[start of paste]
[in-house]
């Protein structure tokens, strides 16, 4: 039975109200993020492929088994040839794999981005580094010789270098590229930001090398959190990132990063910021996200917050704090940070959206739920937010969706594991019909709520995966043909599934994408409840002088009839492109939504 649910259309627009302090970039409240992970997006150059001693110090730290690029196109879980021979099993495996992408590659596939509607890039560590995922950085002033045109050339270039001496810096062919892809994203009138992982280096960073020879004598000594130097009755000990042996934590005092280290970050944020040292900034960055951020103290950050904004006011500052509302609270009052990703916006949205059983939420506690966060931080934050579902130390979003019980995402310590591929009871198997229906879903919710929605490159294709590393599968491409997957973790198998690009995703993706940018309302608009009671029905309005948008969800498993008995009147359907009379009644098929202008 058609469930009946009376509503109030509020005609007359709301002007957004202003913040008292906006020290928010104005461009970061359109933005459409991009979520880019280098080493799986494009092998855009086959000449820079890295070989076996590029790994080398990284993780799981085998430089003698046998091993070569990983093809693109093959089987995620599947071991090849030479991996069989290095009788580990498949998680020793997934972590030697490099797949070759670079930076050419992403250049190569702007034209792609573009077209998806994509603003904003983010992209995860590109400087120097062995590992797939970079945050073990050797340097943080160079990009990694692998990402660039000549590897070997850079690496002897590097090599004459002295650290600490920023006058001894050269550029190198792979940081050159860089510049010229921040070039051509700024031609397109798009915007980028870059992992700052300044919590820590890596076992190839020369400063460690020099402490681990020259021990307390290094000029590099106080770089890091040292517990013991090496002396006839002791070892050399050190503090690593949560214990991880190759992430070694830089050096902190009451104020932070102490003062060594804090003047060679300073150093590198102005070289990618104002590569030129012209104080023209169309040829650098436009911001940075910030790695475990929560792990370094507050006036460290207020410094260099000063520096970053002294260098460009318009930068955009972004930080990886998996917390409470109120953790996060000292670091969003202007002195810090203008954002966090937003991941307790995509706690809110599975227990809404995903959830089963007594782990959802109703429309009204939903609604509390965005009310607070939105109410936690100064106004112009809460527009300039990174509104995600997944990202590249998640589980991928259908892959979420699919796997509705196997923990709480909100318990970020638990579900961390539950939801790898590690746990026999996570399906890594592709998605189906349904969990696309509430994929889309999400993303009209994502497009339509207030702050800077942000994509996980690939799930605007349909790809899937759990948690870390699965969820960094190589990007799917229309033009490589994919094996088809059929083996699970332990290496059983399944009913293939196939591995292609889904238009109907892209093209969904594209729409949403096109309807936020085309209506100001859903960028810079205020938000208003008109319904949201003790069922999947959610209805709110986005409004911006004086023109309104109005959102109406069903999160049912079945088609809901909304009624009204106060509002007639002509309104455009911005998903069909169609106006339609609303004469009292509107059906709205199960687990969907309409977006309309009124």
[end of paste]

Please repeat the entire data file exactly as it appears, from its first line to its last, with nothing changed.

[in-house]
């Protein structure tokens, strides 16, 4: 039975109200993020492929088994040839794999981005580094010789270098590229930001090398959190990132990063910021996200917050704090940070959206739920937010969706594991019909709520995966043909599934994408409840002088009839492109939504 649910259309627009302090970039409240992970997006150059001693110090730290690029196109879980021979099993495996992408590659596939509607890039560590995922950085002033045109050339270039001496810096062919892809994203009138992982280096960073020879004598000594130097009755000990042996934590005092280290970050944020040292900034960055951020103290950050904004006011500052509302609270009052990703916006949205059983939420506690966060931080934050579902130390979003019980995402310590591929009871198997229906879903919710929605490159294709590393599968491409997957973790198998690009995703993706940018309302608009009671029905309005948008969800498993008995009147359907009379009644098929202008 058609469930009946009376509503109030509020005609007359709301002007957004202003913040008292906006020290928010104005461009970061359109933005459409991009979520880019280098080493799986494009092998855009086959000449820079890295070989076996590029790994080398990284993780799981085998430089003698046998091993070569990983093809693109093959089987995620599947071991090849030479991996069989290095009788580990498949998680020793997934972590030697490099797949070759670079930076050419992403250049190569702007034209792609573009077209998806994509603003904003983010992209995860590109400087120097062995590992797939970079945050073990050797340097943080160079990009990694692998990402660039000549590897070997850079690496002897590097090599004459002295650290600490920023006058001894050269550029190198792979940081050159860089510049010229921040070039051509700024031609397109798009915007980028870059992992700052300044919590820590890596076992190839020369400063460690020099402490681990020259021990307390290094000029590099106080770089890091040292517990013991090496002396006839002791070892050399050190503090690593949560214990991880190759992430070694830089050096902190009451104020932070102490003062060594804090003047060679300073150093590198102005070289990618104002590569030129012209104080023209169309040829650098436009911001940075910030790695475990929560792990370094507050006036460290207020410094260099000063520096970053002294260098460009318009930068955009972004930080990886998996917390409470109120953790996060000292670091969003202007002195810090203008954002966090937003991941307790995509706690809110599975227990809404995903959830089963007594782990959802109703429309009204939903609604509390965005009310607070939105109410936690100064106004112009809460527009300039990174509104995600997944990202590249998640589980991928259908892959979420699919796997509705196997923990709480909100318990970020638990579900961390539950939801790898590690746990026999996570399906890594592709998605189906349904969990696309509430994929889309999400993303009209994502497009339509207030702050800077942000994509996980690939799930605007349909790809899937759990948690870390699965969820960094190589990007799917229309033009490589994919094996088809059929083996699970332990290496059983399944009913293939196939591995292609889904238009109907892209093209969904594209729409949403096109309807936020085309209506100001859903960028810079205020938000208003008109319904949201003790069922999947959610209805709110986005409004911006004086023109309104109005959102109406069903999160049912079945088609809901909304009624009204106060509002007639002509309104455009911005998903069909169609106006339609609303004469009292509107059906709205199960687990969907309409977006309309009124």